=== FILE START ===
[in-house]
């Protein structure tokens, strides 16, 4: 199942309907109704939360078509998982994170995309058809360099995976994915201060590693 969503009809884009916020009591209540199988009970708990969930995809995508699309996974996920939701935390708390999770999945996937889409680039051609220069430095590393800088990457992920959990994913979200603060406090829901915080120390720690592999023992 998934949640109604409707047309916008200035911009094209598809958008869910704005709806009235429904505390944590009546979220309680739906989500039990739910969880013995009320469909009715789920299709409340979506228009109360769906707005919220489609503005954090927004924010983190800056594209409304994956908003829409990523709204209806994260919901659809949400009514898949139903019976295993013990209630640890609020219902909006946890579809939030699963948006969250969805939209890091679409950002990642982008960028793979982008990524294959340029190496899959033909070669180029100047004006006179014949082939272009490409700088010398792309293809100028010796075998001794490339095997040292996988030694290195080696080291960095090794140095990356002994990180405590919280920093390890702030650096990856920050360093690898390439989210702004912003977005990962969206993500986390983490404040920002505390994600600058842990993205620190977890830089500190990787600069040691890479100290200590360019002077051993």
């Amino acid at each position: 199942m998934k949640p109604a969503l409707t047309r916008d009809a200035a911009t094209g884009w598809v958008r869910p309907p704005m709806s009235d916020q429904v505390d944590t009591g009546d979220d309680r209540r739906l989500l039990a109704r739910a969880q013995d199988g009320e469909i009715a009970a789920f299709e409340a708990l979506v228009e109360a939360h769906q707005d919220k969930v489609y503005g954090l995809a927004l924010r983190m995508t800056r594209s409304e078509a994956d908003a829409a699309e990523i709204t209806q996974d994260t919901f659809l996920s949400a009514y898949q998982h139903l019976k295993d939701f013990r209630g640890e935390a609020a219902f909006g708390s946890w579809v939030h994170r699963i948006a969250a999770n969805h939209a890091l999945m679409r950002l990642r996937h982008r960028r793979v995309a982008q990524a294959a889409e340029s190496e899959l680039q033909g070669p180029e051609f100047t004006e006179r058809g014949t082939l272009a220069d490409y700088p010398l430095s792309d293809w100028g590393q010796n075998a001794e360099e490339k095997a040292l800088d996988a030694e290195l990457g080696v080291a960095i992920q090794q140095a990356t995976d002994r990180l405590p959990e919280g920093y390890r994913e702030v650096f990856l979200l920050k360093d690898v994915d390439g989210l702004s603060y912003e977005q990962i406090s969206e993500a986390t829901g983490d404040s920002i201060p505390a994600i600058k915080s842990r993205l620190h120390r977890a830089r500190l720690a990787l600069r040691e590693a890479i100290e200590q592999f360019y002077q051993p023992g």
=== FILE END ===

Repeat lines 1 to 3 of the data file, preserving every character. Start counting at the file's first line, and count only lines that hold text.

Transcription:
[in-house]
């Protein structure tokens, strides 16, 4: 199942309907109704939360078509998982994170995309058809360099995976994915201060590693 969503009809884009916020009591209540199988009970708990969930995809995508699309996974996920939701935390708390999770999945996937889409680039051609220069430095590393800088990457992920959990994913979200603060406090829901915080120390720690592999023992 998934949640109604409707047309916008200035911009094209598809958008869910704005709806009235429904505390944590009546979220309680739906989500039990739910969880013995009320469909009715789920299709409340979506228009109360769906707005919220489609503005954090927004924010983190800056594209409304994956908003829409990523709204209806994260919901659809949400009514898949139903019976295993013990209630640890609020219902909006946890579809939030699963948006969250969805939209890091679409950002990642982008960028793979982008990524294959340029190496899959033909070669180029100047004006006179014949082939272009490409700088010398792309293809100028010796075998001794490339095997040292996988030694290195080696080291960095090794140095990356002994990180405590919280920093390890702030650096990856920050360093690898390439989210702004912003977005990962969206993500986390983490404040920002505390994600600058842990993205620190977890830089500190990787600069040691890479100290200590360019002077051993």
């Amino acid at each position: 199942m998934k949640p109604a969503l409707t047309r916008d009809a200035a911009t094209g884009w598809v958008r869910p309907p704005m709806s009235d916020q429904v505390d944590t009591g009546d979220d309680r209540r739906l989500l039990a109704r739910a969880q013995d199988g009320e469909i009715a009970a789920f299709e409340a708990l979506v228009e109360a939360h769906q707005d919220k969930v489609y503005g954090l995809a927004l924010r983190m995508t800056r594209s409304e078509a994956d908003a829409a699309e990523i709204t209806q996974d994260t919901f659809l996920s949400a009514y898949q998982h139903l019976k295993d939701f013990r209630g640890e935390a609020a219902f909006g708390s946890w579809v939030h994170r699963i948006a969250a999770n969805h939209a890091l999945m679409r950002l990642r996937h982008r960028r793979v995309a982008q990524a294959a889409e340029s190496e899959l680039q033909g070669p180029e051609f100047t004006e006179r058809g014949t082939l272009a220069d490409y700088p010398l430095s792309d293809w100028g590393q010796n075998a001794e360099e490339k095997a040292l800088d996988a030694e290195l990457g080696v080291a960095i992920q090794q140095a990356t995976d002994r990180l405590p959990e919280g920093y390890r994913e702030v650096f990856l979200l920050k360093d690898v994915d390439g989210l702004s603060y912003e977005q990962i406090s969206e993500a986390t829901g983490d404040s920002i201060p505390a994600i600058k915080s842990r993205l620190h120390r977890a830089r500190l720690a990787l600069r040691e590693a890479i100290e200590q592999f360019y002077q051993p023992g």